James W.D. v. Sandra C.


James W.D. v Sandra C.

2007 NY Slip Op 07531 [44 AD3d 423]

October 11, 2007

Appellate Division, First Department

Published by New York State Law Reporting Bureau pursuant to Judiciary Law § 431.

As corrected through Wednesday, December 12, 2007



James W.D., Respondent,


Sandra C., Appellant.


—[*1] George E. Reed, Jr., White Plains, for appellant.


No appearance or brief submitted on behalf of respondent.


Order, Family Court, New York County (Helen C. Sturm, J.), entered on or about August 12, 2003, adjudging respondent mother to be in violation of a prior court order concerning visitation, dated July 23, 1993, and ordering her incarcerated for a period of six months, with credit for time served, unanimously affirmed, without costs.


We reject respondent's argument that the Family Court lacked jurisdiction to punish for contempt, as her concealment of the subject child for a period of 10 years gave rise to a violation that was not otherwise statutorily remediable (see Matter of Murray, 98 AD2d 93, 97 [1983]).


Respondent's contention that her contempt hearing violated principles of due process and fundamental fairness is unpreserved (see Matter of Adams H., 28 AD3d 213, 214 [2006]) and without merit. The statutory provisions governing the courts' contempt powers, and the associated case law, provide ample notice that the willful flouting of a court mandate can result in fines or incarceration (see Family Ct Act § 156; Judiciary Law § 750; see also e.g. Department of Hous. Preserv. & Dev. of City of N.Y. v Mill Riv. Realty, 169 AD2d 665, 670 [1991], affd 82 NY2d 794 [1993]). It is sufficient if, as here, the charged party is shown to have been actually aware of, and disobeyed, a clear and unequivocal court directive (see Matter of McCormick v Axelrod, 59 NY2d 574, 583 [1983]). While due process does require that a party charged with contempt be afforded a hearing and an opportunity to defend against the charges, that was provided here.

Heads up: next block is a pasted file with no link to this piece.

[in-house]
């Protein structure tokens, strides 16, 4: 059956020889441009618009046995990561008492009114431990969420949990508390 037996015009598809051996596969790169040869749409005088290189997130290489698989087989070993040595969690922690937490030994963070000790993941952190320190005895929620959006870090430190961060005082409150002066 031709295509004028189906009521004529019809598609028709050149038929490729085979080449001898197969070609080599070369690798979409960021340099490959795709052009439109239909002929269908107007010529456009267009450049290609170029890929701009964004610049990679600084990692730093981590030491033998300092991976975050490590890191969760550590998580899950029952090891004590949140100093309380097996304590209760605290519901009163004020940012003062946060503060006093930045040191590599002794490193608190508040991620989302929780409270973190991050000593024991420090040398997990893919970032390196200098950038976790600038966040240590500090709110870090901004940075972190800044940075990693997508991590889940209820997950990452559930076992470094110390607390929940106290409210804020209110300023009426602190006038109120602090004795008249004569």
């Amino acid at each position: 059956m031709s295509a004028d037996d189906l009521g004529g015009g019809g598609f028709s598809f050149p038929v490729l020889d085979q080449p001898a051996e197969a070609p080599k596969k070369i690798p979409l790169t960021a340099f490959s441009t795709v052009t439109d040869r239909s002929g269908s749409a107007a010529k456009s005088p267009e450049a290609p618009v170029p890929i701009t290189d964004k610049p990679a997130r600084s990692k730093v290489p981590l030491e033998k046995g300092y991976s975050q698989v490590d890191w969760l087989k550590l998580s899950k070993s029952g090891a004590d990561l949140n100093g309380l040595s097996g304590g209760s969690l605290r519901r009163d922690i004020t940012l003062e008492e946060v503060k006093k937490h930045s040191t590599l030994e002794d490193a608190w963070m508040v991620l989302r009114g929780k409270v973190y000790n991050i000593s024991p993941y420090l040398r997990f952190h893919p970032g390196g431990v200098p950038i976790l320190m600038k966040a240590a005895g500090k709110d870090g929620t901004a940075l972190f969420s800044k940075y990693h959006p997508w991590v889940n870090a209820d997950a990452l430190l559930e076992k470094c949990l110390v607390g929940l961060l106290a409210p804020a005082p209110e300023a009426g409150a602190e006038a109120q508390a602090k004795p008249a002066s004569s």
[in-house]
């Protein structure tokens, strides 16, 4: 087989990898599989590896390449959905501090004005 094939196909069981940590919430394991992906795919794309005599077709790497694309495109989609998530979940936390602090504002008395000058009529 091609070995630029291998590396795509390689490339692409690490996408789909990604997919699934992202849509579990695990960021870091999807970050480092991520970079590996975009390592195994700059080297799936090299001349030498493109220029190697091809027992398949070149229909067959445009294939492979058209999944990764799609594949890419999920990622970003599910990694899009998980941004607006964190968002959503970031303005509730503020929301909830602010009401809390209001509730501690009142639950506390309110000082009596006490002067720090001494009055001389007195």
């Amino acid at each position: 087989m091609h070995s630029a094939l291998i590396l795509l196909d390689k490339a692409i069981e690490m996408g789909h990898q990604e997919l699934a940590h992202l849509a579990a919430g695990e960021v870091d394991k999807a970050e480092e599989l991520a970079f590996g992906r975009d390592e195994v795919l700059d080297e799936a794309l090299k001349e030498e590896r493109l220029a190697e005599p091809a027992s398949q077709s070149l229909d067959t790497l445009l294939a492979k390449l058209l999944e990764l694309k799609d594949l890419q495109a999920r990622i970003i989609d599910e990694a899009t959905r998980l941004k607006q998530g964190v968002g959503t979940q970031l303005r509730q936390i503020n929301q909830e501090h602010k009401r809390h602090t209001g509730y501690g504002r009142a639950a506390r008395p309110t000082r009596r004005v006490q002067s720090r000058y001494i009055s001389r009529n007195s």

Respondent's claim that she was deprived of certain procedural protections during her contempt hearing does not warrant reversal. Respondent contends that it was improper for the court to draw an adverse inference from her failure to answer certain questions. While a party may not be compelled to answer questions that might adversely affect his or her criminal interest, the privilege does not relieve the party of the usual evidentiary burden attendant upon a civil proceeding (Access Capital v DeCicco, 302 AD2d 48, 51 [2002]). However, we need not reach the issue of whether it is permissible to draw adverse inferences in the context of a Judiciary Law criminal contempt proceeding, since the court based its conclusion on the entire record, which was replete with evidence that the mother contravened the court's 1993 visitation order.


Any alleged deficiencies in the notice and warning provisions (Judiciary Law § 756) on [*2]the face of petitioner's contempt application did not cause any undue prejudice to respondent; in light of the long history in this case of violations of visitation orders and the filing of prior contempt petitions that did contain the required statutory language, respondent was certainly on notice of the possibility of incarceration.


We have considered respondent's remaining arguments and find them unavailing. Concur—Tom, J.P., Mazzarelli, Friedman, Sullivan and Nardelli, JJ.



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